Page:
Volleyball player Ashan Singh had a slightly different opinion on the matter. “To be honest, ultimately, I don’t think the raised sports fees will have a significant effect on the overwhelming majority of South’s athletes, however, it’s sort of ridiculous that the fee never really seems to stop growing. How much is it going to be?” he said.

Hockey and baseball player Dan Fitzpatrick agrees with Singh, “I’ll play the sports because I love them, but the [increases] are pretty outrageous,” Fitzpatrick said.

“I hope other people will play despite the fees, otherwise, the school might miss out on some serious athletic talent,” Kee said.

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Teacher evaluation bill reinvigorated http://www.denebolaonline.net/2010/11/02/teacher-evaluation-bill-reinvigorated/ http://www.denebolaonline.net/2010/11/02/teacher-evaluation-bill-reinvigorated/#comments Tue, 02 Nov 2010 10:00:52 +0000 Noah Rivkin http://www.denebolaonline.net/?p=4956 Over the past few months, South Senate members have worked on a bill that would allow student evaluations of teachers. The bill, if put into action, would offer students a way to pass on constructive criticism to their teachers, and for teachers to improve their teaching.
“The plan was to create a student-teacher evaluation template for any teacher to use by choice at the end of the first semester and/or the year, senior Rachel Leshin said.
There have, however, been certain difficulties in passing this bill. The specific details of the evaluation system, such as what questions would be asked, have yet to be determined.
Also, getting the bill approved by the Faculty Council, a committee of teachers who review proposed Senate policies, is anticipated to be a hassle due to the lack of credibility in the project.
“The [faculty council] isn’t quite sure about how they feel about it, especially because some teachers feel like they already use some form of evaluation, Leshin said.
When Yale student Aaron Feuer contacted Leshin over the summer, however, the project gained credibility.Feuer presented Leshin with the concept of his teacher evaluation program, Classroom Compass. The program would serve as a massive database of teacher evaluations from across the country.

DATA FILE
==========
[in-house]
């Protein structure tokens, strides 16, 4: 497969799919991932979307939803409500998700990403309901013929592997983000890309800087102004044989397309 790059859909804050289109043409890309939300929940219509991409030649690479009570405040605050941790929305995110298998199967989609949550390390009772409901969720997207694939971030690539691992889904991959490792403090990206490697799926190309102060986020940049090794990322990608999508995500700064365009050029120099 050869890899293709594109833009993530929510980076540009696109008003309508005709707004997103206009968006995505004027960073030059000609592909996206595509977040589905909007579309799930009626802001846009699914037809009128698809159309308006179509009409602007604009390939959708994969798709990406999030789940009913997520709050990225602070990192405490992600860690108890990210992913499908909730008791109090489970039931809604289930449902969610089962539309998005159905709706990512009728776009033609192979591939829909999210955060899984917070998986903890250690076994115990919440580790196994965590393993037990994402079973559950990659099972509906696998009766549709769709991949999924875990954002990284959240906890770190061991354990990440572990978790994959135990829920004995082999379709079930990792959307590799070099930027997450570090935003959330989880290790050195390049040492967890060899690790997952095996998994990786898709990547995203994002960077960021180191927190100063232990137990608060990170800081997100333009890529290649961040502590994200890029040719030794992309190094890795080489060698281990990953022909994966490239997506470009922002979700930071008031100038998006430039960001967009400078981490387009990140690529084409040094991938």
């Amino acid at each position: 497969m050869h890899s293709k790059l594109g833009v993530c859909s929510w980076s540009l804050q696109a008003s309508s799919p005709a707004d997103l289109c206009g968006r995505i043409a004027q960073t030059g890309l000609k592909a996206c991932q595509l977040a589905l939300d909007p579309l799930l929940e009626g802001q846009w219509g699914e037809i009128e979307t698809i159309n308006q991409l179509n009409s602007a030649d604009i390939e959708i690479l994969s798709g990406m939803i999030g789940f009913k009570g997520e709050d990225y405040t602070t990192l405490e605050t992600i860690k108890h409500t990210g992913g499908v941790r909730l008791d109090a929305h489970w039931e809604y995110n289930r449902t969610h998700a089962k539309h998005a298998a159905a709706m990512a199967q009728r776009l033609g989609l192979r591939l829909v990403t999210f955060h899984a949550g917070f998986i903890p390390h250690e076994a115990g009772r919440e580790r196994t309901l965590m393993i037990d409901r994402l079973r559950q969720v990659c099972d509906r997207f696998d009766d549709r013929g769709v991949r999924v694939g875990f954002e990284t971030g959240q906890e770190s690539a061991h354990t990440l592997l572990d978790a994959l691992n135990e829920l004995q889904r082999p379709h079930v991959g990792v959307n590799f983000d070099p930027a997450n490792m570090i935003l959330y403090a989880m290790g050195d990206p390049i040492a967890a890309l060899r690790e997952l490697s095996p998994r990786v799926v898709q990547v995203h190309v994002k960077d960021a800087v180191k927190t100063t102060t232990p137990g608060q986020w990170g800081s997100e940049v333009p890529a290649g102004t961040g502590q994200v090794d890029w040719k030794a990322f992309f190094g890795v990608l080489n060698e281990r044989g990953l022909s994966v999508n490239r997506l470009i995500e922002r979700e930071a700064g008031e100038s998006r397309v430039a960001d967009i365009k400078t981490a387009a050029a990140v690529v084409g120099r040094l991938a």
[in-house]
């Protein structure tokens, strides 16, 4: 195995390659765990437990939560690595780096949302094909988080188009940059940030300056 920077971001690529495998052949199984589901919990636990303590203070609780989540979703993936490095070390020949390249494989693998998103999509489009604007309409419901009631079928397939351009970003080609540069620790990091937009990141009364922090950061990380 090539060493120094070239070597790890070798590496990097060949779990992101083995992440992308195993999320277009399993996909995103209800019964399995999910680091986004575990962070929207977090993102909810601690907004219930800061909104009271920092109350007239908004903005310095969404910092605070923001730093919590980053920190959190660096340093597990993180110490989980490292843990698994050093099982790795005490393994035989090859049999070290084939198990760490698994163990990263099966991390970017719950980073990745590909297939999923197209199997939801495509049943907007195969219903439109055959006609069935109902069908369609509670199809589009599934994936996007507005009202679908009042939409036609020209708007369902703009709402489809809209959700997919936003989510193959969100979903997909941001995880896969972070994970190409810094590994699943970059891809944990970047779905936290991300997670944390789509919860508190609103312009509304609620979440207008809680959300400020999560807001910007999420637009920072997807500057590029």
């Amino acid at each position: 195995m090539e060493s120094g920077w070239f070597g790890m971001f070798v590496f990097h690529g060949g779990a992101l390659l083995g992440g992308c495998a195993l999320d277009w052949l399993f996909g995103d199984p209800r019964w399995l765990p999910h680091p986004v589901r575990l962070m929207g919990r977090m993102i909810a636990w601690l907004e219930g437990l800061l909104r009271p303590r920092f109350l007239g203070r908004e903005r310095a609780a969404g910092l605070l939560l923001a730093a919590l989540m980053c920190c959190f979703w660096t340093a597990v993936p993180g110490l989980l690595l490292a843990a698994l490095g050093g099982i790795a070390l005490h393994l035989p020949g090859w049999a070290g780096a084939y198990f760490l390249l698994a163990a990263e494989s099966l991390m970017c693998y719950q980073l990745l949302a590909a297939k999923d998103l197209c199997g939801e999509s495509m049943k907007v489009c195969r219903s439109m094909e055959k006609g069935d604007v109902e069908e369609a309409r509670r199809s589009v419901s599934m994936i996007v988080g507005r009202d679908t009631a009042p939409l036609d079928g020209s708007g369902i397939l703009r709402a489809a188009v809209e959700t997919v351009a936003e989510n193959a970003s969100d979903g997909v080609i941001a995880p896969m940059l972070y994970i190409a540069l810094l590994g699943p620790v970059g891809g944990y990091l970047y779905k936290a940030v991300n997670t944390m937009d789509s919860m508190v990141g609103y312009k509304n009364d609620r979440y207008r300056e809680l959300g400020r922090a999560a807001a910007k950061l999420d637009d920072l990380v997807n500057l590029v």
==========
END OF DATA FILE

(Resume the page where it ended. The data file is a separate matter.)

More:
Classroom Compass would send South information and each teacher could go to its website and hand pick questions to put on their personalized evaluations.
Though Principal Joel Stembridge supports the idea, passing the bill has not been any easier.
“It’s been [tough]. We have to find a way to meet the needs of the students while also finding a way that teachers would feel comfortable receiving feedback, Stembridge said.
Stembridge believes that, beyond the complications, evaluations could be beneficial to teachers.
“I think [the evaluation] should ensure positive growth for the teachers. Not as a “gotcha, but as something helpful, he said.
Teachers have mixed feelings about the idea of evaluations, however.
“The evaluations should be something that are constructive, it shouldn’t be about getting the teacher fired, English teacher Joe Scozzarro said.
Chemistry teacher Alan Crosby agrees with Scozzaro.
“Constructive feedback is something that every teacher looks forward to, but if you give students a survey just asking them who is good and who is bad, it would be hugely inaccurate, Crosby said.
Crosby, having experienced evaluation at universities he taught at, seemed hesitant but open to the idea.
“When I taught at places like BU, there were constructive evaluations every term. Crosby said. “ However, [the evaluations] could easily make teachers afraid of annoying the students, and in turn make them teach just so they get the best scores on the survey, which in the end would result in the loss of the teachers creativity.
Even though opinions seem varied at the moment, Leshin is thinking ahead.